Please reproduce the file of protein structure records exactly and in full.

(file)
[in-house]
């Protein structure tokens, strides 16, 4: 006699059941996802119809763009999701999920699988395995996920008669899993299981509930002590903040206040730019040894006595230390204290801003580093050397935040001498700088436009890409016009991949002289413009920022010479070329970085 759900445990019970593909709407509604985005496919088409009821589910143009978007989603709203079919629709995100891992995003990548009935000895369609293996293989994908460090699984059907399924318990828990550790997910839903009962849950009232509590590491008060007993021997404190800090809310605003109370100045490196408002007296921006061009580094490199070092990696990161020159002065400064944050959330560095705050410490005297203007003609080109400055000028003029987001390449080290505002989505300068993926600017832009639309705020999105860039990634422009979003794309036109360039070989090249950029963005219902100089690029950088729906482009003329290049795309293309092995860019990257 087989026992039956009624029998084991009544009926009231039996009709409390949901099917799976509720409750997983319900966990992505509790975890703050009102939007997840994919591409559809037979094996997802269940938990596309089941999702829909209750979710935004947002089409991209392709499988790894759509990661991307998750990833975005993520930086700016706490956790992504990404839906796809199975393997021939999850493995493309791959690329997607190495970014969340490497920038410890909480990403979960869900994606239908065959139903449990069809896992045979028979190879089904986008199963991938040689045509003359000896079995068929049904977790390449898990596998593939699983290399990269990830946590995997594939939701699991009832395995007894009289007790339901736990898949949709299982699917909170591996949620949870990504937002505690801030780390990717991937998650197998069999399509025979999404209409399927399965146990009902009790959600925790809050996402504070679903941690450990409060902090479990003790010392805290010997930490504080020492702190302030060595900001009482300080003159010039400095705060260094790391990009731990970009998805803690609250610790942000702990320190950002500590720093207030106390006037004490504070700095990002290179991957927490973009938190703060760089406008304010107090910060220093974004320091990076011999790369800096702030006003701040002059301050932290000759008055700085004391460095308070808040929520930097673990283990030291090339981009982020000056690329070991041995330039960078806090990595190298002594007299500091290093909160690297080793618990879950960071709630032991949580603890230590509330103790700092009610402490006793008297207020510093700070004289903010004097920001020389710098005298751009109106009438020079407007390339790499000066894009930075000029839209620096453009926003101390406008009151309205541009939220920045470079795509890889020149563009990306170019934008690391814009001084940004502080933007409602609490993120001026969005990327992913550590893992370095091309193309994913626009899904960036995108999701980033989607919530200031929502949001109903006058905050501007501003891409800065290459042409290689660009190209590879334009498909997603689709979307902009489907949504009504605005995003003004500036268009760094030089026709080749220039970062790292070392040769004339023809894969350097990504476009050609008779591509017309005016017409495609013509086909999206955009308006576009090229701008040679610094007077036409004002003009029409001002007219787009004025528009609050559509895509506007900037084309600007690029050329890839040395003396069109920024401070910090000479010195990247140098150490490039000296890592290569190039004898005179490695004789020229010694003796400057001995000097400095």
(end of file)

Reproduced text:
[in-house]
């Protein structure tokens, strides 16, 4: 006699059941996802119809763009999701999920699988395995996920008669899993299981509930002590903040206040730019040894006595230390204290801003580093050397935040001498700088436009890409016009991949002289413009920022010479070329970085 759900445990019970593909709407509604985005496919088409009821589910143009978007989603709203079919629709995100891992995003990548009935000895369609293996293989994908460090699984059907399924318990828990550790997910839903009962849950009232509590590491008060007993021997404190800090809310605003109370100045490196408002007296921006061009580094490199070092990696990161020159002065400064944050959330560095705050410490005297203007003609080109400055000028003029987001390449080290505002989505300068993926600017832009639309705020999105860039990634422009979003794309036109360039070989090249950029963005219902100089690029950088729906482009003329290049795309293309092995860019990257 087989026992039956009624029998084991009544009926009231039996009709409390949901099917799976509720409750997983319900966990992505509790975890703050009102939007997840994919591409559809037979094996997802269940938990596309089941999702829909209750979710935004947002089409991209392709499988790894759509990661991307998750990833975005993520930086700016706490956790992504990404839906796809199975393997021939999850493995493309791959690329997607190495970014969340490497920038410890909480990403979960869900994606239908065959139903449990069809896992045979028979190879089904986008199963991938040689045509003359000896079995068929049904977790390449898990596998593939699983290399990269990830946590995997594939939701699991009832395995007894009289007790339901736990898949949709299982699917909170591996949620949870990504937002505690801030780390990717991937998650197998069999399509025979999404209409399927399965146990009902009790959600925790809050996402504070679903941690450990409060902090479990003790010392805290010997930490504080020492702190302030060595900001009482300080003159010039400095705060260094790391990009731990970009998805803690609250610790942000702990320190950002500590720093207030106390006037004490504070700095990002290179991957927490973009938190703060760089406008304010107090910060220093974004320091990076011999790369800096702030006003701040002059301050932290000759008055700085004391460095308070808040929520930097673990283990030291090339981009982020000056690329070991041995330039960078806090990595190298002594007299500091290093909160690297080793618990879950960071709630032991949580603890230590509330103790700092009610402490006793008297207020510093700070004289903010004097920001020389710098005298751009109106009438020079407007390339790499000066894009930075000029839209620096453009926003101390406008009151309205541009939220920045470079795509890889020149563009990306170019934008690391814009001084940004502080933007409602609490993120001026969005990327992913550590893992370095091309193309994913626009899904960036995108999701980033989607919530200031929502949001109903006058905050501007501003891409800065290459042409290689660009190209590879334009498909997603689709979307902009489907949504009504605005995003003004500036268009760094030089026709080749220039970062790292070392040769004339023809894969350097990504476009050609008779591509017309005016017409495609013509086909999206955009308006576009090229701008040679610094007077036409004002003009029409001002007219787009004025528009609050559509895509506007900037084309600007690029050329890839040395003396069109920024401070910090000479010195990247140098150490490039000296890592290569190039004898005179490695004789020229010694003796400057001995000097400095």